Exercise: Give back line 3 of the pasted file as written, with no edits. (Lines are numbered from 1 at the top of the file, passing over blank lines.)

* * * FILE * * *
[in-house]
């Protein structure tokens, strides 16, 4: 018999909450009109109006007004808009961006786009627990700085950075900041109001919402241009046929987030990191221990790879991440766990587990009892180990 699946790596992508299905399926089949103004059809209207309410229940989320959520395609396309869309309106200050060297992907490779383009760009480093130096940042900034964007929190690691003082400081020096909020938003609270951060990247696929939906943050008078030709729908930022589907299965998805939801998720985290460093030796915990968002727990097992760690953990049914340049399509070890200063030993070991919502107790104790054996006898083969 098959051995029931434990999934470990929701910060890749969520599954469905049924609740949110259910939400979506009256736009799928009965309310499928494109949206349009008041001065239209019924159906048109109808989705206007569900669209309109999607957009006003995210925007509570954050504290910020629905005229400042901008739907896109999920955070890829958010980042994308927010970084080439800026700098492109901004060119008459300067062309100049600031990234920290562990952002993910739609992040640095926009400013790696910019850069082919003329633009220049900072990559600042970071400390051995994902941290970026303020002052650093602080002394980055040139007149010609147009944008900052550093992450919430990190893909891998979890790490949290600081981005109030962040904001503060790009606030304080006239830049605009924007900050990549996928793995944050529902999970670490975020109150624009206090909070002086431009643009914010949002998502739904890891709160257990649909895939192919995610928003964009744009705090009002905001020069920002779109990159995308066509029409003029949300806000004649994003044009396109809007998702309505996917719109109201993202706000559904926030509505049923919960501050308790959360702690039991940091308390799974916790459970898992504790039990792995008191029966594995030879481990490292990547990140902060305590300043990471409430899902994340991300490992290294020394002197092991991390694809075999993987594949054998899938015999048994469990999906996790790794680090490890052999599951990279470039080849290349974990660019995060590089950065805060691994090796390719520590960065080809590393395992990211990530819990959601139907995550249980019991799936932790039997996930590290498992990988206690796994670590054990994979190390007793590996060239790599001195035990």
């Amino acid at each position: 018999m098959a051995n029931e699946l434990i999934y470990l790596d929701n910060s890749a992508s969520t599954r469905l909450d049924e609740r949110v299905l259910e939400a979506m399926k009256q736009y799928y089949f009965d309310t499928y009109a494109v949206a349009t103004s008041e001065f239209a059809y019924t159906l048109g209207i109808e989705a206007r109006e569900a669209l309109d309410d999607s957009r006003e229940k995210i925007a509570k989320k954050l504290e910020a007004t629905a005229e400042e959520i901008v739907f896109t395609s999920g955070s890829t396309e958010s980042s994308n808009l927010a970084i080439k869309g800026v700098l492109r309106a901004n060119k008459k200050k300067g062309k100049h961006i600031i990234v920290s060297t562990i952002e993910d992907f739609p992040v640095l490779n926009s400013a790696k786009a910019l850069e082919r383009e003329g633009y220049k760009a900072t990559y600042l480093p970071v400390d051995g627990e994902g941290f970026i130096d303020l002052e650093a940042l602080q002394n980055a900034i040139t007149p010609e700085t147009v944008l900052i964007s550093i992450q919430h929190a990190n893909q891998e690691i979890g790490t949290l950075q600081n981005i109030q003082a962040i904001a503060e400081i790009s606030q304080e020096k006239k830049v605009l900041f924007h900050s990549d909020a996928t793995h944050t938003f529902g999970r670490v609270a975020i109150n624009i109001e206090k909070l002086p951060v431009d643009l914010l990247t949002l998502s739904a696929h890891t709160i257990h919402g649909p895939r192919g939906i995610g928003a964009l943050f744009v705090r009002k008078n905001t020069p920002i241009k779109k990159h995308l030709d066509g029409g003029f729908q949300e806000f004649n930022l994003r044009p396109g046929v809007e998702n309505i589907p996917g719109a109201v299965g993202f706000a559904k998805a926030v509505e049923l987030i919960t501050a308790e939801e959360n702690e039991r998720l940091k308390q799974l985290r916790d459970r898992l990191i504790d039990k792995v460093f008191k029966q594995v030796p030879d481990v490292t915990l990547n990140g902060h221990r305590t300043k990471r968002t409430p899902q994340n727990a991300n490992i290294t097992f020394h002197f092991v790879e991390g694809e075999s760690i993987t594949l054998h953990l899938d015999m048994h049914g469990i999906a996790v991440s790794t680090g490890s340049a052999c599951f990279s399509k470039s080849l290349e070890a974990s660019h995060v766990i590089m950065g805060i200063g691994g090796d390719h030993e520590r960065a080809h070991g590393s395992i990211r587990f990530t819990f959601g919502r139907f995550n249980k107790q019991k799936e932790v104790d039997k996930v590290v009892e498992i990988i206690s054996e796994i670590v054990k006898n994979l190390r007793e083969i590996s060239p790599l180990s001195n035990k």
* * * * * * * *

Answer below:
């Amino acid at each position: 018999m098959a051995n029931e699946l434990i999934y470990l790596d929701n910060s890749a992508s969520t599954r469905l909450d049924e609740r949110v299905l259910e939400a979506m399926k009256q736009y799928y089949f009965d309310t499928y009109a494109v949206a349009t103004s008041e001065f239209a059809y019924t159906l048109g209207i109808e989705a206007r109006e569900a669209l309109d309410d999607s957009r006003e229940k995210i925007a509570k989320k954050l504290e910020a007004t629905a005229e400042e959520i901008v739907f896109t395609s999920g955070s890829t396309e958010s980042s994308n808009l927010a970084i080439k869309g800026v700098l492109r309106a901004n060119k008459k200050k300067g062309k100049h961006i600031i990234v920290s060297t562990i952002e993910d992907f739609p992040v640095l490779n926009s400013a790696k786009a910019l850069e082919r383009e003329g633009y220049k760009a900072t990559y600042l480093p970071v400390d051995g627990e994902g941290f970026i130096d303020l002052e650093a940042l602080q002394n980055a900034i040139t007149p010609e700085t147009v944008l900052i964007s550093i992450q919430h929190a990190n893909q891998e690691i979890g790490t949290l950075q600081n981005i109030q003082a962040i904001a503060e400081i790009s606030q304080e020096k006239k830049v605009l900041f924007h900050s990549d909020a996928t793995h944050t938003f529902g999970r670490v609270a975020i109150n624009i109001e206090k909070l002086p951060v431009d643009l914010l990247t949002l998502s739904a696929h890891t709160i257990h919402g649909p895939r192919g939906i995610g928003a964009l943050f744009v705090r009002k008078n905001t020069p920002i241009k779109k990159h995308l030709d066509g029409g003029f729908q949300e806000f004649n930022l994003r044009p396109g046929v809007e998702n309505i589907p996917g719109a109201v299965g993202f706000a559904k998805a926030v509505e049923l987030i919960t501050a308790e939801e959360n702690e039991r998720l940091k308390q799974l985290r916790d459970r898992l990191i504790d039990k792995v460093f008191k029966q594995v030796p030879d481990v490292t915990l990547n990140g902060h221990r305590t300043k990471r968002t409430p899902q994340n727990a991300n490992i290294t097992f020394h002197f092991v790879e991390g694809e075999s760690i993987t594949l054998h953990l899938d015999m048994h049914g469990i999906a996790v991440s790794t680090g490890s340049a052999c599951f990279s399509k470039s080849l290349e070890a974990s660019h995060v766990i590089m950065g805060i200063g691994g090796d390719h030993e520590r960065a080809h070991g590393s395992i990211r587990f990530t819990f959601g919502r139907f995550n249980k107790q019991k799936e932790v104790d039997k996930v590290v009892e498992i990988i206690s054996e796994i670590v054990k006898n994979l190390r007793e083969i590996s060239p790599l180990s001195n035990k």